Article

Assessing the Efficacy of Desvenlafaxine for Improving Functioning and Well-Being Outcome Measures in Patients With Major Depressive Disorder: A Pooled Analysis of 9 Double-Blind, Placebo-Controlled, 8-Week Clinical Trials

Department of Psychiatry and Behavioural Neurosciences, Mood Disorders Division, McMaster University, Hamilton, Ontario, L8P 3B6, Canada.
The Journal of Clinical Psychiatry (Impact Factor: 5.14). 10/2009; 70(10):1365-71. DOI: 10.4088/JCP.09m05133blu
Source: PubMed

ABSTRACT To evaluate the effects of desvenlafaxine therapy on functioning and well-being in major depressive disorder (MDD).
Total and individual item Sheehan Disability Scale (SDS) and 5-item World Health Organization Well-Being Index (WHO-5) scores from 8 double-blind, placebo-controlled, 8-week desvenlafaxine clinical trials were pooled. Scores on the 17-item Hamilton Depression Rating Scale (HDRS(17)) work/activities and Montgomery-Asberg Depression Rating Scale (MADRS) lassitude items were pooled from 9 studies. Outpatients with DSM-IV MDD were randomly assigned to fixed (5 studies; 50, 100, 200, or 400 mg/d; n = 1,342) or flexible (4 studies, 100-400 mg/d; n = 463) doses of desvenlafaxine or placebo (n = 1,108). Data from each patient's final evaluation were analyzed for the total population and for individual dose groups from the fixed-dose studies and were compared between groups using analysis of covariance.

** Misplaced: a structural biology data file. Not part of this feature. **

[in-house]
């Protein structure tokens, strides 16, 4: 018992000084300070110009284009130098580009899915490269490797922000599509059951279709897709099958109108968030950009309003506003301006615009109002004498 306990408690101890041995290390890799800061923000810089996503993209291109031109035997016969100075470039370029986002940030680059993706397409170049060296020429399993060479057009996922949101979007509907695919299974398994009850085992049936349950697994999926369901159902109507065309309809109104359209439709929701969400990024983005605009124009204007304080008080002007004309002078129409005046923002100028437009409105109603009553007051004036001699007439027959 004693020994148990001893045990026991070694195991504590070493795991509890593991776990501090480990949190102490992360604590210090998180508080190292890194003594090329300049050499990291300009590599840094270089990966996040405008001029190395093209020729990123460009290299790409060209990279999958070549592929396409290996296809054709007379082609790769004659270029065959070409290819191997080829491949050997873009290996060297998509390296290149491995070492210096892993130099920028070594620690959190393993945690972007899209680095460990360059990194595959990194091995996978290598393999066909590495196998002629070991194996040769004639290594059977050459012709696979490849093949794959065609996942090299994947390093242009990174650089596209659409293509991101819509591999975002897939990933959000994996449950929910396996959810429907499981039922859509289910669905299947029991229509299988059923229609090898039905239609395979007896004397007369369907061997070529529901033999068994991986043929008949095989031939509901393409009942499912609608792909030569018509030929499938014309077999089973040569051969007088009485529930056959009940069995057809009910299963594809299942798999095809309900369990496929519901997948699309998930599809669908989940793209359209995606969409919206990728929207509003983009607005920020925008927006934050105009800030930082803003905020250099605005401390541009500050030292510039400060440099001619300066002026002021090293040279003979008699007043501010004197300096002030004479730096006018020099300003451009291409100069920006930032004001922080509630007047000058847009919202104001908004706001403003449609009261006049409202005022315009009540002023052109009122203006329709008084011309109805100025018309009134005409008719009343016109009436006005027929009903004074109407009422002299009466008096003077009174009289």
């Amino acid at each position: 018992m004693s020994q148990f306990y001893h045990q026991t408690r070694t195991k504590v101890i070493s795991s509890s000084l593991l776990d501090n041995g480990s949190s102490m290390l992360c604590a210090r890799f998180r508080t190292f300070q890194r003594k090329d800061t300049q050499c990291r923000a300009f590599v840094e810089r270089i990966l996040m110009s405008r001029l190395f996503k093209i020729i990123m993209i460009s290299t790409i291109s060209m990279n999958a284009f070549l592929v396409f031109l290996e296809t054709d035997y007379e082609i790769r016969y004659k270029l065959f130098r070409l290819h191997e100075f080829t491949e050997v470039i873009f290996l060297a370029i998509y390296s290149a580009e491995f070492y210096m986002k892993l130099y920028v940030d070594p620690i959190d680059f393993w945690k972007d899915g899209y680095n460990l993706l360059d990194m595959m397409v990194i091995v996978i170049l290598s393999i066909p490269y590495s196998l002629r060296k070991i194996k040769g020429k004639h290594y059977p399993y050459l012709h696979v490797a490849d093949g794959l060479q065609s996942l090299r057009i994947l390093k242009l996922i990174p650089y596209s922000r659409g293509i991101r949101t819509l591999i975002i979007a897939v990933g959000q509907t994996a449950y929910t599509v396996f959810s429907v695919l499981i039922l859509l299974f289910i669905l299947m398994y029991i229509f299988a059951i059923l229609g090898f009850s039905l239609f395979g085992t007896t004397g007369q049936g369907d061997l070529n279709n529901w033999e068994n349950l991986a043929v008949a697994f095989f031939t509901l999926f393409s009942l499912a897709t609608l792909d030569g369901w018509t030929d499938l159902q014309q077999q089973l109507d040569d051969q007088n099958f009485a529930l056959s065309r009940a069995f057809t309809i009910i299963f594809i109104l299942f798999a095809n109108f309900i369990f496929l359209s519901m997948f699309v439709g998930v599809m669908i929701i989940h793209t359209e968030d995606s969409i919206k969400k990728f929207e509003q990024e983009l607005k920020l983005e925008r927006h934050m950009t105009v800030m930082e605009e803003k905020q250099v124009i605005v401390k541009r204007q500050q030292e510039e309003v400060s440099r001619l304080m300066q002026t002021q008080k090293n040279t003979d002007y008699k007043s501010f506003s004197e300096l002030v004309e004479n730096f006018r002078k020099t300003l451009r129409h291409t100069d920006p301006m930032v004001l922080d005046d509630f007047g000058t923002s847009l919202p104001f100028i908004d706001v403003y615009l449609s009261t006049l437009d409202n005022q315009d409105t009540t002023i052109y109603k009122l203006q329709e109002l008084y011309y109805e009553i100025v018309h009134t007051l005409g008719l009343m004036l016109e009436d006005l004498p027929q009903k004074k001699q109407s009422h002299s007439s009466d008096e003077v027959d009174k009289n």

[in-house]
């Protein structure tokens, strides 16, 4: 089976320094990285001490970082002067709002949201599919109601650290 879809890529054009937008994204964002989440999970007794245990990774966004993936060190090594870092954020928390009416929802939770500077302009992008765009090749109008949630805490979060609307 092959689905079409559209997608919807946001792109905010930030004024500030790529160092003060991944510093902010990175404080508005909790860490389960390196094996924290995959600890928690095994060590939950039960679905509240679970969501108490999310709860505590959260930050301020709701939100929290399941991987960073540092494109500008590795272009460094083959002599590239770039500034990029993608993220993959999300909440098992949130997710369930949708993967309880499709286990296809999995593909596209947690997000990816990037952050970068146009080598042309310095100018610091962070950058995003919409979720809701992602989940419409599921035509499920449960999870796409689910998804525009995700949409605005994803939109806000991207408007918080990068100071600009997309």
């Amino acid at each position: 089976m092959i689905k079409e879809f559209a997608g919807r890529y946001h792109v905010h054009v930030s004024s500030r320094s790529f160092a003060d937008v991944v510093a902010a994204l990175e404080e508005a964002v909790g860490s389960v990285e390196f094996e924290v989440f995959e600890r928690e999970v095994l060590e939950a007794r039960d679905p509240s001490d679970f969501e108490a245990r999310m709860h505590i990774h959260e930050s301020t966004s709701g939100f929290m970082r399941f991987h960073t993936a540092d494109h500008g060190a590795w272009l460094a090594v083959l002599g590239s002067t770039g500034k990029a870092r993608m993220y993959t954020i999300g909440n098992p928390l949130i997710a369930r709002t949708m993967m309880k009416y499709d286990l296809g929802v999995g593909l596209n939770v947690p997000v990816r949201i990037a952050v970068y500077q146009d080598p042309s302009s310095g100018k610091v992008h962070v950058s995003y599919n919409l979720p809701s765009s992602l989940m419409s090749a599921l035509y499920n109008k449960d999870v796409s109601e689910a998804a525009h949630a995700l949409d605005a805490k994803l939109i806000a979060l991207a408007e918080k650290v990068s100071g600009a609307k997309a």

Compared with placebo, desvenlafaxine therapy resulted in significantly greater improvements in SDS total score (-2.0) and individual items regarding work (-0.6), social life/leisure activities (-0.8), and family life/home responsibilities (-0.7; P < .001 for all comparisons), as well as WHO-5 total score (1.7) and individual items (good spirits [0.4], calm/relaxed [0.4], active/vigorous [0.3], fresh/rested [0.3], and interest [0.3]; P < .001 for all comparisons). Desvenlafaxine treatment resulted in significant improvements on the HDRS(17) work/activities (-0.2; P < .001) and MADRS lassitude (-0.3; P < .001) items compared with placebo. Significant differences were observed for the individual fixed-dose groups on all outcomes (P < .05); there was no evidence of a dose-response relationship.
Desvenlafaxine therapy resulted in significant improvements in the functioning and well-being among MDD patients.

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    • "Despite recent focus on assessing functional impairment as an important ‘real-world’ outcome of antidepressant treatment (Zimmerman et al., 2006; Sheehan and Sheehan, 2008; Soares et al., 2009; Langlieb and Guico-Pabia, 2010; Sheehan et al., 2011; Mancini et al., 2012), there have been relatively few studies examining whether there are baseline characteristics that predict the likelihood of improved functional impairment during treatment. One recent post-hoc analysis of a large pool of data from studies on the SNRI duloxetine versus placebo reported that female sex, a shorter time since the first depressive episode, absence of previous antidepressant use, and mild versus more severe pain were all prognostic factors for improved functioning following antidepressant treatment (Mancini et al., 2012). "
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